Monday, September 16, 2013

Oops. My Bad.

I'm going to confess to a mistake I've made this year. It's one I've made before.

I got fat.
On purpose.

If you've tolerated, er, followed this blog for a while, you'll know that I have a tendency to go 180° away from running when I suffer a long-term injury. I guess it's a coping mechanism. I love running so much that I need to get away from that world when I'm unable to actively participate.

My "athletic" history includes both endurance activities (primarily running) and strength training; sometimes simultaneously, often not. When I shut down my running earlier this year (March 11th), I once again thought, "screw it. I'm going to 'bulk up' and get strong again." Well, I did. And now that I'm trying to get my endurance mojo back (cycling plus a little running), that decision has once again come back to bite me in the glutes.

Like most men (and many active people in general), I don't venture into things half way. I'm usually all-in. So, once I decided I was done with endurance activities, I hit the weights & food HARD. I put on 15 lbs. in no time flat. I pounded protein shakes mixed with whole milk, often a few per day. Sure, some of the weight gain was muscle, but some was also fat.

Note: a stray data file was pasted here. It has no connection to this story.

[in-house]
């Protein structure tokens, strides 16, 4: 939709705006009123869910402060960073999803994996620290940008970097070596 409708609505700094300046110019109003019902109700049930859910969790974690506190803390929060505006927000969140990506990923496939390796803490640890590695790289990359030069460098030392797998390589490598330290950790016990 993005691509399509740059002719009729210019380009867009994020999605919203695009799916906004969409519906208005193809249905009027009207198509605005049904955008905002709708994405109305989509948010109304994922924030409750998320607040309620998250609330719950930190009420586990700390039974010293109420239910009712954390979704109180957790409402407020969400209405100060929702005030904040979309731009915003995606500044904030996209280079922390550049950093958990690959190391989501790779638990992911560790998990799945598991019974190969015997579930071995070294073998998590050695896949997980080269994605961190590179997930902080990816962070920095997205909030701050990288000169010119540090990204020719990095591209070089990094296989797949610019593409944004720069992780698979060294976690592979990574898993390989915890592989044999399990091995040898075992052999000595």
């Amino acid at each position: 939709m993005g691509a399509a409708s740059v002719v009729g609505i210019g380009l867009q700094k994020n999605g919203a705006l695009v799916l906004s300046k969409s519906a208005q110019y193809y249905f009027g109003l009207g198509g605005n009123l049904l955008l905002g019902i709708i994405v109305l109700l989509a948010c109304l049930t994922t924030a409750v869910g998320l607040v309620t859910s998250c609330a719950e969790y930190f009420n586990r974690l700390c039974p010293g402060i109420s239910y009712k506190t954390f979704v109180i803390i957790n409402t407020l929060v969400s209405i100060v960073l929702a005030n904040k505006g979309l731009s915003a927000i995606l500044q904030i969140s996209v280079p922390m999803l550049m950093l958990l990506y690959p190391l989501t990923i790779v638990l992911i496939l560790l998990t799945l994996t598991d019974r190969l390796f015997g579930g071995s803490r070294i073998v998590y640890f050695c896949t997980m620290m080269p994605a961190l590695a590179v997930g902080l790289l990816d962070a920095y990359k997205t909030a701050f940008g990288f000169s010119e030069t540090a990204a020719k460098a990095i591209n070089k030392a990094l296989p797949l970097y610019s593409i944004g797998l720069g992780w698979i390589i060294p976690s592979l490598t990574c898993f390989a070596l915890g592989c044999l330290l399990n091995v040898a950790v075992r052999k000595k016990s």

By most standards, I would STILL be considered a small-ish guy. At nearly 5' 11", I don't have a big frame. But as a distance runner, I'm a good 12-15 lbs. above my comfortable running weight. And my once prized abs are currently in hibernation (that will change.)

So I'm on a mission to reverse the damage. I haven't stopped the weight training, but I have refocused it to assist running and cycling rather than to merely see how much weight I can move and how big I can get my guns.

I've always been able to fairly easily manipulate my body weight & composition. I'm blessed with a high metabolism. However, at my current age (46), I'm noticing it's not quite as easy as it used to be. The next time I'm off the endurance bandwagon and get the bug to "get swole," remind me to go easy on the bulking up. Or, remind me to get on the bike or trainer & keep the cardio going instead.

And, misguided or not, I'm still hopeful about returning to running regularly—at least to the level I was at before my hamstring injury took me out. It'll be a long, slow process. It usually is. But there's always a little excitement and anticipation when I "start over." I just wish I didn't have to do it quite as often!

But I'm game. Let's do this.

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